The move to hybrid/agile working is much documented and has meant a seismic shift in working practices, possibly the greatest we have seen in the past 20 years! But what are local government colleagues from across the North West doing in their own organisations and what are they seeing?
We recently hosted a webinar in collaboration with North West Employers, and it was great to hear and share stories from HR professionals across the sector on how they are addressing the challenge. One resounding feature was the challenge of promoting the sense, need or desire to want to return to the office, and see the value of being together, but also ensuring there is added value of being together and working together above working from home; it is clear amongst colleagues in the sector, and from my own experience, that the office, for most people, is no longer the place you go to work, but a place we go to collaborate, share, exchange ideas and catch-up on both a professional and personal level.
However, as a group, we recognised that agile/hybrid working does not work for, or is not accessible, to everyone. Those delivering street scene or waste services for example, cannot work in a hybrid way – the demands of their role mean that they work around set working patterns out in the community and neighbourhoods. During the webinar one of the talking points was around the risk that this could result in creating a ‘two tier workforce’ in local authorities, those that are agile/hybrid and those that aren’t. But what is clear is that there is still great value for everyone to understand how they balance their work and life, and what we are at work to do.
There is also somewhat of an elephant in the room: that hybrid working doesn’t work for everyone. Some people may not have an environment at home from which to work, or may struggle working from home for other reasons including motivation and mental health – some people do like the office!
Kath O’Dwyer, Chief Executive of St Helens Council, commented:
“every person and every team will have its own rhythm for how, when and where they work”.
Kath went on to explain that in children’s services, for example, some social workers were starting their day later, and gaining personal time in the morning with their own families, but working in the evening, which enabled them to have better contact time with the children and families they were supporting professionally. Additionally, some teams were coming together virtually on an almost daily basis to share progress on cases, seek advice and to feel part of a team, but then had more formal arrangements in place to meet as a group in person in the office and collaborate on tasks that would progress the wider service.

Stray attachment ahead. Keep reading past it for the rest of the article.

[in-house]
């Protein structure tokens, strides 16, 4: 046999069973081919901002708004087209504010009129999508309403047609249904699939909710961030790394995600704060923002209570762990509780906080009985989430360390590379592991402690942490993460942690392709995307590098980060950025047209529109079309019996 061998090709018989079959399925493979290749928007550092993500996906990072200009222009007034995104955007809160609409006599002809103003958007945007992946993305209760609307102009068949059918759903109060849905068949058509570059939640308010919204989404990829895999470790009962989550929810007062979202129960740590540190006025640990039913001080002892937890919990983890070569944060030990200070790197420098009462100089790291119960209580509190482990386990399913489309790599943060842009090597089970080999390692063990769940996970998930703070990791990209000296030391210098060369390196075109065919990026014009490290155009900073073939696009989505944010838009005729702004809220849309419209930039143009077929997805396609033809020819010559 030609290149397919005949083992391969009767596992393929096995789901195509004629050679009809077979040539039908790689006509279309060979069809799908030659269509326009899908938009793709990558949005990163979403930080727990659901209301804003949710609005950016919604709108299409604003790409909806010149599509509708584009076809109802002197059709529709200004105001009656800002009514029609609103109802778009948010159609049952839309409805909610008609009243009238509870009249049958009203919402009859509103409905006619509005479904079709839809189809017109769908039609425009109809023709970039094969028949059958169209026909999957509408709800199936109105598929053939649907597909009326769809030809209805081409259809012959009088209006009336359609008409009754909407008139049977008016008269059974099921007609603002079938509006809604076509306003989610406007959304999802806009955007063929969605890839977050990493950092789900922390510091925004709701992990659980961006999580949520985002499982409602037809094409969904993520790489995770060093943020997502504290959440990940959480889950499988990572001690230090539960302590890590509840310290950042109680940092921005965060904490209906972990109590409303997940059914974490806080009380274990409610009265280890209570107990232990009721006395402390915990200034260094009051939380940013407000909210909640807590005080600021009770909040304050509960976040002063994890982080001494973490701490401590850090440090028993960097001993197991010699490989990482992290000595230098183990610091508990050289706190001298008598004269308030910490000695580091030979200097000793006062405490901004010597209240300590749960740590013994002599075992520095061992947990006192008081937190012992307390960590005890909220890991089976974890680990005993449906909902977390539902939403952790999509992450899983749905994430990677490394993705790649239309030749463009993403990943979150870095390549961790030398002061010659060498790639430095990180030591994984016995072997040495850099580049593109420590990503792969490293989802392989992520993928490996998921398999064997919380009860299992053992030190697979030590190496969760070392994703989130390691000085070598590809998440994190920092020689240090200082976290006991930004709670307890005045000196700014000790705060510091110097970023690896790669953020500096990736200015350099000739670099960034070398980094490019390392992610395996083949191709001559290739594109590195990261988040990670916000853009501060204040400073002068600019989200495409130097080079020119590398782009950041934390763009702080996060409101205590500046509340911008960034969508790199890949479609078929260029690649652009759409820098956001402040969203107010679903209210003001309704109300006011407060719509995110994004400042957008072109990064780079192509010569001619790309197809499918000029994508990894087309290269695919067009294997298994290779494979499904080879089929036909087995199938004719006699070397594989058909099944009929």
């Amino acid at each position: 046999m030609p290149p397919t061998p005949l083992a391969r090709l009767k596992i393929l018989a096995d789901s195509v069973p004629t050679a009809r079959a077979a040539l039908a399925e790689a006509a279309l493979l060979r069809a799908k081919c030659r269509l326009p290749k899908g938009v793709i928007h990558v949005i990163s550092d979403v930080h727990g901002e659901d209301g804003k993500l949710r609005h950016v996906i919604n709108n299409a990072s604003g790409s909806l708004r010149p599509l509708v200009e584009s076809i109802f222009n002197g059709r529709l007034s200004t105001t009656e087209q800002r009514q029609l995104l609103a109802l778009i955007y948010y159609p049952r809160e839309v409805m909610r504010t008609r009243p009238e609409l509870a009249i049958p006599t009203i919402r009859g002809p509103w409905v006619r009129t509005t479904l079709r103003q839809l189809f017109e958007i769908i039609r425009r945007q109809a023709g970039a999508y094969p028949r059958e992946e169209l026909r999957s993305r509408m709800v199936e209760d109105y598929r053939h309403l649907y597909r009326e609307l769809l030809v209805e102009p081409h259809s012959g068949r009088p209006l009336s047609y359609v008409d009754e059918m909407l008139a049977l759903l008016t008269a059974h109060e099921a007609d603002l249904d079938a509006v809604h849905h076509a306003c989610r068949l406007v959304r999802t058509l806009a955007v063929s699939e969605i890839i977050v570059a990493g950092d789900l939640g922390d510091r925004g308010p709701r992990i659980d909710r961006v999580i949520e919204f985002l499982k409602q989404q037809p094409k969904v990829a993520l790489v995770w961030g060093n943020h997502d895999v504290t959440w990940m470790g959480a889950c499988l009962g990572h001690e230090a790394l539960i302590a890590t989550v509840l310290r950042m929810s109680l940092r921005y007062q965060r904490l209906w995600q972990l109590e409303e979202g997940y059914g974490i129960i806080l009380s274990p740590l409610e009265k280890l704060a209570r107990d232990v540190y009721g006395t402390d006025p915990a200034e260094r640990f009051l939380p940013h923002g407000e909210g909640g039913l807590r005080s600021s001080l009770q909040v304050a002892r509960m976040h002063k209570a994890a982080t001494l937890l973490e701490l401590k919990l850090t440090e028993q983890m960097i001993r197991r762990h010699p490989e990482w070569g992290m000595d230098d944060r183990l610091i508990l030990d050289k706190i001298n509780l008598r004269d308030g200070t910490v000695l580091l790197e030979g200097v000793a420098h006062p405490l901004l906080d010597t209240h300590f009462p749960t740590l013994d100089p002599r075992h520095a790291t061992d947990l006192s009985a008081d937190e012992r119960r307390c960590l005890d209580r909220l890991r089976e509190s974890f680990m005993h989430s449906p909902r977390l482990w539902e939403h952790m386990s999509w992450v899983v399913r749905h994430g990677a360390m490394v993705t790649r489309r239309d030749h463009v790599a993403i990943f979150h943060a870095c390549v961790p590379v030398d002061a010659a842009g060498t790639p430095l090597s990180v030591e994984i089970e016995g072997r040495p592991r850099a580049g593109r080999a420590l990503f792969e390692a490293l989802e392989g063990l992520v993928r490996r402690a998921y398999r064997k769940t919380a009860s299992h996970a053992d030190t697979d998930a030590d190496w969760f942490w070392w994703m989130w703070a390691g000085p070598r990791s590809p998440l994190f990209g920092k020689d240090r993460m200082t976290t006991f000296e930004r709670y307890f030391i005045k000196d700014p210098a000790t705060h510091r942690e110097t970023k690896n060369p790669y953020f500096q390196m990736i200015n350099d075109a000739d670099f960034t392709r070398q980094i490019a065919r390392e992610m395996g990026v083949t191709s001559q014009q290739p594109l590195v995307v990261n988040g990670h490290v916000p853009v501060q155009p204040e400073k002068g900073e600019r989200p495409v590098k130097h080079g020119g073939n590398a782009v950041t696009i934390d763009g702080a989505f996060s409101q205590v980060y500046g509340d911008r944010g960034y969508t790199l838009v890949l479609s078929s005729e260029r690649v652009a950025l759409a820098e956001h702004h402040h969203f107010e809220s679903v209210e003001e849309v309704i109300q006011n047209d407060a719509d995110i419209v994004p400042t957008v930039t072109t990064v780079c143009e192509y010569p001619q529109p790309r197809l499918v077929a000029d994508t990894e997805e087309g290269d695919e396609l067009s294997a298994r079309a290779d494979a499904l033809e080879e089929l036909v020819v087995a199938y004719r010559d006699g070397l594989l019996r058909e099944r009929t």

How do we measure the benefits of hybrid/agile working?
Should the measurement be an external outcome reflected in the services being delivered, or should the measure of success/benefit be something internal, such as staff wellbeing and retention?
As Kath O’Dwyer phrased it:
“we don’t make widgets therefore it is not just a case of measuring whether we are making more”.
How do we measure the value of the social worker who is now spending the same amount of time with a family, but the quality of time spent is much better because they are visit at a different time of day?
Whilst there are clearly many advantages to working in an agile/hybrid way, there are many pitfalls, some of which are becoming an increasing concern. Wellbeing of colleagues is a challenge for several reasons, fundamental to this is the fact that if we don’t see people as often in person, so it can be harder to spot if something is wrong with a colleague.
There is also a great risk of ‘burn out’ if we are working from home – we have all seen that it is too easy to continue working in an evening or first thing on a morning because our office is extremely accessible – it is in our home – it can be more difficult to switch off!
There is also much debate about people being more productive because they are working agile – however, productivity is a very specific measurement, working longer hours does not mean you are more productive.
Ultimately, agile/hybrid working will be the future for the vast majority of us – particularly those who historically worked in offices. Many of us are still coming to terms with what that means and, with restrictions eased and the frequency of spending time with other people increasing, we will likely be working this out for the next year or so.
However, what is clear is the importance of leaders being proactive now and investing in the development of a new agile/hybrid culture, to ensure it reflects their organisational mission and values, otherwise there is a danger that there will be consequences and outcomes that were not anticipcated.
Phil Emms, Associate Consultant in our Local Government team